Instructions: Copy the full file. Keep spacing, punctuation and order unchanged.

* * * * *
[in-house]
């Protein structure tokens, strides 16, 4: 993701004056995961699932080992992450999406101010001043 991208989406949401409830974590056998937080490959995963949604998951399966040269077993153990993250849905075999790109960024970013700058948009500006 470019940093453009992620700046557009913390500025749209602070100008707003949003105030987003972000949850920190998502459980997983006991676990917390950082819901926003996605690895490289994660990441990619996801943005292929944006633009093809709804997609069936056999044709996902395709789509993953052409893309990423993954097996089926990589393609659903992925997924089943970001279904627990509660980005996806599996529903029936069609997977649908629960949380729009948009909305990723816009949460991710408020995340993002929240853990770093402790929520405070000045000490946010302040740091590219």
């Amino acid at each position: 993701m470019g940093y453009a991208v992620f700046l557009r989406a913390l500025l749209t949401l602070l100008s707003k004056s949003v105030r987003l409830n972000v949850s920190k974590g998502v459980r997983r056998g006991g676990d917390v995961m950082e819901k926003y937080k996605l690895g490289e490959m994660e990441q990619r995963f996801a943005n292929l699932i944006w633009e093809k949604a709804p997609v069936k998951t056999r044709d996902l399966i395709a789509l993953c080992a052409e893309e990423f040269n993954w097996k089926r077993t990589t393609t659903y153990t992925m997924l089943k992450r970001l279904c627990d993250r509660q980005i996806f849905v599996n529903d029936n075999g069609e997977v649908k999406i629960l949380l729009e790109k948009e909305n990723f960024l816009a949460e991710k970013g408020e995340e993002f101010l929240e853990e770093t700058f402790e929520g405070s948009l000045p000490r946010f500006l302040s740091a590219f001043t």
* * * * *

[in-house]
């Protein structure tokens, strides 16, 4: 993701004056995961699932080992992450999406101010001043 991208989406949401409830974590056998937080490959995963949604998951399966040269077993153990993250849905075999790109960024970013700058948009500006 470019940093453009992620700046557009913390500025749209602070100008707003949003105030987003972000949850920190998502459980997983006991676990917390950082819901926003996605690895490289994660990441990619996801943005292929944006633009093809709804997609069936056999044709996902395709789509993953052409893309990423993954097996089926990589393609659903992925997924089943970001279904627990509660980005996806599996529903029936069609997977649908629960949380729009948009909305990723816009949460991710408020995340993002929240853990770093402790929520405070000045000490946010302040740091590219």
């Amino acid at each position: 993701m470019g940093y453009a991208v992620f700046l557009r989406a913390l500025l749209t949401l602070l100008s707003k004056s949003v105030r987003l409830n972000v949850s920190k974590g998502v459980r997983r056998g006991g676990d917390v995961m950082e819901k926003y937080k996605l690895g490289e490959m994660e990441q990619r995963f996801a943005n292929l699932i944006w633009e093809k949604a709804p997609v069936k998951t056999r044709d996902l399966i395709a789509l993953c080992a052409e893309e990423f040269n993954w097996k089926r077993t990589t393609t659903y153990t992925m997924l089943k992450r970001l279904c627990d993250r509660q980005i996806f849905v599996n529903d029936n075999g069609e997977v649908k999406i629960l949380l729009e790109k948009e909305n990723f960024l816009a949460e991710k970013g408020e995340e993002f101010l929240e853990e770093t700058f402790e929520g405070s948009l000045p000490r946010f500006l302040s740091a590219f001043t």